There was testimony from which it could have been found that after his injury and because of it the employee in the position in which he was employed was able to do less work and consequently brought in less business than before his injury, and that his territory was discontinued and he lost his position because of his lessened efficiency as a salesman. This was evidence that the employee's ability to pursue his former occupation was impaired by his injury and therefore some evidence that partial "incapacity for work" resulted therefrom. In view of this evidence the board was warranted in finding that the employee was partially incapacitated even though it did not appear that he had made any effort to obtain employment. See Walsh's Case, 227 Mass. 341 ; Barry's Case, 235 Mass. 408 ; Osborne's Case, 257 Mass. 532 . See also Septimo's Case, 219 Mass. 430 , 433; Dragon's Case, 264 Mass. 7 . His election to go into business for himself did not, of itself, bar him from compensation. Driscoll's Case, 243 Mass. 236 , is distinguishable for it did not appear in that case as it does here that the employee's efficiency in his former employment was impaired by the injury; so also in Capone's Case, 239 Mass. 331 , 333. There is nothing in the facts found by the single member, and affirmed by the board, in regard to the employee's opportunity for employment in Worcester which is inconsistent with the board's finding of partial incapacity. Nor is there anything necessarily inconsistent therewith in the finding that after his injury the employee worked for the employer for a year at the same kind of work and for the same wages as before his injury. Johnson's Case, 242 Mass. 489 . Donnelly's Case, 243 Mass. 371 . Dragon's Case, supra.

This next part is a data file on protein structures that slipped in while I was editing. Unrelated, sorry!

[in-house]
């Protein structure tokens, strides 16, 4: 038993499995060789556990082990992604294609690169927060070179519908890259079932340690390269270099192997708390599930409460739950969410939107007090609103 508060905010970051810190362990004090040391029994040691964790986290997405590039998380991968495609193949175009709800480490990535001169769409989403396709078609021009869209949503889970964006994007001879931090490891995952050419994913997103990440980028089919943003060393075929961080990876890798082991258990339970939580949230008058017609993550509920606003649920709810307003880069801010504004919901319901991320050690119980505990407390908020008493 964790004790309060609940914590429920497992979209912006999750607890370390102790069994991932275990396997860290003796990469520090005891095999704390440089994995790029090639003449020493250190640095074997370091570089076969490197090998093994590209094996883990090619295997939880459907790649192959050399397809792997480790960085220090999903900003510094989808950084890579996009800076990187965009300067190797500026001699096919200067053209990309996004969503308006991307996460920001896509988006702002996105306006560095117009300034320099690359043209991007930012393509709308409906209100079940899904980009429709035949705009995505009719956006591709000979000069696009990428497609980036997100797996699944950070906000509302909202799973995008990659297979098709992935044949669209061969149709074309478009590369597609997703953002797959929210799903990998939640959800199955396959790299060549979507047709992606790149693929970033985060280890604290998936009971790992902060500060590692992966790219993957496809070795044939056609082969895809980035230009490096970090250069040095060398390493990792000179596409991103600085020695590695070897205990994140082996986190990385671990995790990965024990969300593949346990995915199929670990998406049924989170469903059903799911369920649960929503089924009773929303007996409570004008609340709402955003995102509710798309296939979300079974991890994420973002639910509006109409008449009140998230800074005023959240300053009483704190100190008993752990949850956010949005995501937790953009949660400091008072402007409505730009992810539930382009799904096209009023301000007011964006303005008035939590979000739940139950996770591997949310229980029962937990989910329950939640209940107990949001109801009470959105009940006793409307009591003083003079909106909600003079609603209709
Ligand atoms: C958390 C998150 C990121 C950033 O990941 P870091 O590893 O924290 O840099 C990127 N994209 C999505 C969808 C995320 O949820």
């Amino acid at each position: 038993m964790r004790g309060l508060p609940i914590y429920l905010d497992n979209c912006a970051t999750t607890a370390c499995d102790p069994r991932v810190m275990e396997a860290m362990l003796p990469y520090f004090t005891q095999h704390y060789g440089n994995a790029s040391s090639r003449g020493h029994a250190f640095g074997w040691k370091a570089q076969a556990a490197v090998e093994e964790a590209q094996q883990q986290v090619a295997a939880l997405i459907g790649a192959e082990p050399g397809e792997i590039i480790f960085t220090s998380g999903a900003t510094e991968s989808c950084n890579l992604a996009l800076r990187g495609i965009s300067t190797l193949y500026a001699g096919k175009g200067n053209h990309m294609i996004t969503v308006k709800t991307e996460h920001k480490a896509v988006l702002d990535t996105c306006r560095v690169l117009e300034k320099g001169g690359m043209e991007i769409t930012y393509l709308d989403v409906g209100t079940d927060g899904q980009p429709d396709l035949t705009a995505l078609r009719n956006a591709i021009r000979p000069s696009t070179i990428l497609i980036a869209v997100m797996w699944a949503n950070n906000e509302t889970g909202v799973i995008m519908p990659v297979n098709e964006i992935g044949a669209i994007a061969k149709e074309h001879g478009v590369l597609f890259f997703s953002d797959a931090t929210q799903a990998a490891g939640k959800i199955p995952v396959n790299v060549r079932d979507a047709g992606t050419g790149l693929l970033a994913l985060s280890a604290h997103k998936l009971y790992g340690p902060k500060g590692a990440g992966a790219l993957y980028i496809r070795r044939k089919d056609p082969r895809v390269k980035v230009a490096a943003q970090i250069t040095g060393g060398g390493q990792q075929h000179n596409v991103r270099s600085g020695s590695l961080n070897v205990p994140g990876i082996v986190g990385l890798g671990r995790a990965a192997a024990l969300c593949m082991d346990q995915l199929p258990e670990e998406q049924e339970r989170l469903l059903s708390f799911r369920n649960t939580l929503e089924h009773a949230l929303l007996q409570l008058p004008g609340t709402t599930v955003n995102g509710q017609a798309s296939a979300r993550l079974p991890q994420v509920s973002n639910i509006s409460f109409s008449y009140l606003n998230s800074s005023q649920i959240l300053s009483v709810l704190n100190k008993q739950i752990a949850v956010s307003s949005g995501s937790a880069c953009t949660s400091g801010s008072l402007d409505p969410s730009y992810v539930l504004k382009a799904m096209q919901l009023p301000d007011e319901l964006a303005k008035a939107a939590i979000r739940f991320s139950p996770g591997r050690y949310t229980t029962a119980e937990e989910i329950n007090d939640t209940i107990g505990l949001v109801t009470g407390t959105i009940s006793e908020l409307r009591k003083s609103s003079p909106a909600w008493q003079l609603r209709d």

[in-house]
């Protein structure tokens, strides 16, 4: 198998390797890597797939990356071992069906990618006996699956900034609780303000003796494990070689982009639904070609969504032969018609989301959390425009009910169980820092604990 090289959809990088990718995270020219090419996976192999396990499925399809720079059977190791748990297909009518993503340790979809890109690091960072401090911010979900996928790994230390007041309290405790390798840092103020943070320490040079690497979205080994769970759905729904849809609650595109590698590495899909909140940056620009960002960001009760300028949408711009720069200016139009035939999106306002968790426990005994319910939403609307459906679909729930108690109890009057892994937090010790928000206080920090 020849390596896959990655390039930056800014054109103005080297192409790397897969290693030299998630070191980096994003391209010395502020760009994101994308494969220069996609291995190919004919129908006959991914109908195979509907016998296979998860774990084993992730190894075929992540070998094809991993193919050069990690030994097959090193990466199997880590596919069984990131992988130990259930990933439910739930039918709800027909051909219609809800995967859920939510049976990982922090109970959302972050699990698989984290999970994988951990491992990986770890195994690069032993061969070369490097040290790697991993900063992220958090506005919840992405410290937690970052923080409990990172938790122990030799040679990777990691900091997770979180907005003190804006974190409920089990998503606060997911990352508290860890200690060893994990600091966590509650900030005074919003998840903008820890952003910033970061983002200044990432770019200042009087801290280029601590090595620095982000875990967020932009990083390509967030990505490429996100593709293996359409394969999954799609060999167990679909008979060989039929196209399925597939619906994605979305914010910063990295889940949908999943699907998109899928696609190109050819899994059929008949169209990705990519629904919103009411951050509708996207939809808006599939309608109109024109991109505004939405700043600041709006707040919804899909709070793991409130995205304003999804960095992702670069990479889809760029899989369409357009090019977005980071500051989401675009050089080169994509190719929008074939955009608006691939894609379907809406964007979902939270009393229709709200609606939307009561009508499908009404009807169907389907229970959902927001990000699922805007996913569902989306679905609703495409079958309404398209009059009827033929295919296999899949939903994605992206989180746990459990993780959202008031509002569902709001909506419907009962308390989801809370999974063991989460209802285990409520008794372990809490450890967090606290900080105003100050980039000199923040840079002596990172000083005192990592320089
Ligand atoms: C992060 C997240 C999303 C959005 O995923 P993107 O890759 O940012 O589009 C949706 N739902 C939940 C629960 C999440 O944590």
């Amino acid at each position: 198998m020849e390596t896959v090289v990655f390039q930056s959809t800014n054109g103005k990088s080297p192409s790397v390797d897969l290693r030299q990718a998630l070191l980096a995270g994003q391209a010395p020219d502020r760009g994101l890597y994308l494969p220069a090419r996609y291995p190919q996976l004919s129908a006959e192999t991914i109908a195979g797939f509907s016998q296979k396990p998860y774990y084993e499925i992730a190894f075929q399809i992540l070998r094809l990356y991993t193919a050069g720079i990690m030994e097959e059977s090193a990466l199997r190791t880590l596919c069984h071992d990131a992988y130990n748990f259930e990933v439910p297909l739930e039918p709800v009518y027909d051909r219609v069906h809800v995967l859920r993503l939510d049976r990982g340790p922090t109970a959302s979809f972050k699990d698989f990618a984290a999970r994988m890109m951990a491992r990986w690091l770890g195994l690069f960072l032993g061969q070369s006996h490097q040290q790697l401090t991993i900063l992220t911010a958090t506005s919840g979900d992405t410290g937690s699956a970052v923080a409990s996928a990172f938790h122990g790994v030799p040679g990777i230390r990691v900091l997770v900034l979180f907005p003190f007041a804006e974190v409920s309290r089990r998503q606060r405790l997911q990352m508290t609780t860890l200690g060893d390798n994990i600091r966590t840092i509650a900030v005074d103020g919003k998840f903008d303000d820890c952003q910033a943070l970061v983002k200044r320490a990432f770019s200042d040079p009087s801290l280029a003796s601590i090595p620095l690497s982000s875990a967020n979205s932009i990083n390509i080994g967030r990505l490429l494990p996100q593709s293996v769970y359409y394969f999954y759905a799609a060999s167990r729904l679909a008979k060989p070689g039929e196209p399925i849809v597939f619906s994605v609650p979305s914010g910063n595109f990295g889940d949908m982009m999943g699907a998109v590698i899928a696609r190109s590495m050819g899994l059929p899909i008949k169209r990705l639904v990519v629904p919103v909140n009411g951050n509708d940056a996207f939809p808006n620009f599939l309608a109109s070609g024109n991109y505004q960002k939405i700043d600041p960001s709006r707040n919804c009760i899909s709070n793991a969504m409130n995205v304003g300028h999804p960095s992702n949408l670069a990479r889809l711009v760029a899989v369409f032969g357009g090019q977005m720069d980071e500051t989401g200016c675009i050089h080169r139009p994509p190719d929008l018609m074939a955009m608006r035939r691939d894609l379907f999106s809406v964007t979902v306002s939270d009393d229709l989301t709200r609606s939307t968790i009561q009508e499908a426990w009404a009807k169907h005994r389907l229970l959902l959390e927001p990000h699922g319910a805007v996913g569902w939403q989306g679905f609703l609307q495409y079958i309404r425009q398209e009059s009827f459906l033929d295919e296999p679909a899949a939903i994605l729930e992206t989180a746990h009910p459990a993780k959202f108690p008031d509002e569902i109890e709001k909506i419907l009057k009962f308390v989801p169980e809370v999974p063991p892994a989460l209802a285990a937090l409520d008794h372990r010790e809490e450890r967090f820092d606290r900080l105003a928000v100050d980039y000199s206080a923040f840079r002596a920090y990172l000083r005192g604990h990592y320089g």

We cannot say that the finding that the employee's ability to earn wages was reduced one half was not warranted. There was testimony to the effect that after his injury, while continuing to work for the employer, it took him about twice as long to cover his territory as before his injury. Furthermore, the members of the board were "entitled to use their own judgment and knowledge in determining that question." O'Reilly's Case, 265 Mass. 456 , 458. See also Walsh's Case, supra; Carmossino's Case, ante, 35. The
board was not concluded by the wages paid to the employee by the employer after the injury. Johnson's Case, supra. Donnelly's Case, supra. Dragon's Case, supra. Carmossino's Case, supra. Nor was the employee's earning capacity necessarily determined by the wages which according to the testimony would have been paid to him if he had accepted the position offered to him in Worcester. The weight to be given to this testimony in the light of all the circumstances of the offer was for the board. McCarthy's Case, 231 Mass. 259 .
The decree must be reversed and one entered in accordance with the findings and decision of the board.